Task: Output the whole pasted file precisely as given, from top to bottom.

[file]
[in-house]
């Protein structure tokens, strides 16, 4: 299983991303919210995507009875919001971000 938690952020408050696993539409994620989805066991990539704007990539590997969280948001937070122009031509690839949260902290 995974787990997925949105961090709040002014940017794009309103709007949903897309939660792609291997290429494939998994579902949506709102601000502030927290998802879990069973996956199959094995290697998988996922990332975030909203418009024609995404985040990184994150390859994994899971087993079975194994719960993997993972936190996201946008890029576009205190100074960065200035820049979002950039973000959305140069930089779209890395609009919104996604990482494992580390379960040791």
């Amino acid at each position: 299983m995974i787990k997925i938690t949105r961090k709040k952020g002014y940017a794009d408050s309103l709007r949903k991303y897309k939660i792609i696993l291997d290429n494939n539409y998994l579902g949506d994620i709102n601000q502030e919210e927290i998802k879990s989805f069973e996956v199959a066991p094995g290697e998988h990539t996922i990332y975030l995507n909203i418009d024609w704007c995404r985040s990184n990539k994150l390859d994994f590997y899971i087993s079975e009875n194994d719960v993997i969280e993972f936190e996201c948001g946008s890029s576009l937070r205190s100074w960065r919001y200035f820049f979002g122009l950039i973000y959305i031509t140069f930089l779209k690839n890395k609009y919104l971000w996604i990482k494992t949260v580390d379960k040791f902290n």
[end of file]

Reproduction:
[in-house]
């Protein structure tokens, strides 16, 4: 299983991303919210995507009875919001971000 938690952020408050696993539409994620989805066991990539704007990539590997969280948001937070122009031509690839949260902290 995974787990997925949105961090709040002014940017794009309103709007949903897309939660792609291997290429494939998994579902949506709102601000502030927290998802879990069973996956199959094995290697998988996922990332975030909203418009024609995404985040990184994150390859994994899971087993079975194994719960993997993972936190996201946008890029576009205190100074960065200035820049979002950039973000959305140069930089779209890395609009919104996604990482494992580390379960040791």
């Amino acid at each position: 299983m995974i787990k997925i938690t949105r961090k709040k952020g002014y940017a794009d408050s309103l709007r949903k991303y897309k939660i792609i696993l291997d290429n494939n539409y998994l579902g949506d994620i709102n601000q502030e919210e927290i998802k879990s989805f069973e996956v199959a066991p094995g290697e998988h990539t996922i990332y975030l995507n909203i418009d024609w704007c995404r985040s990184n990539k994150l390859d994994f590997y899971i087993s079975e009875n194994d719960v993997i969280e993972f936190e996201c948001g946008s890029s576009l937070r205190s100074w960065r919001y200035f820049f979002g122009l950039i973000y959305i031509t140069f930089l779209k690839n890395k609009y919104l971000w996604i990482k494992t949260v580390d379960k040791f902290n």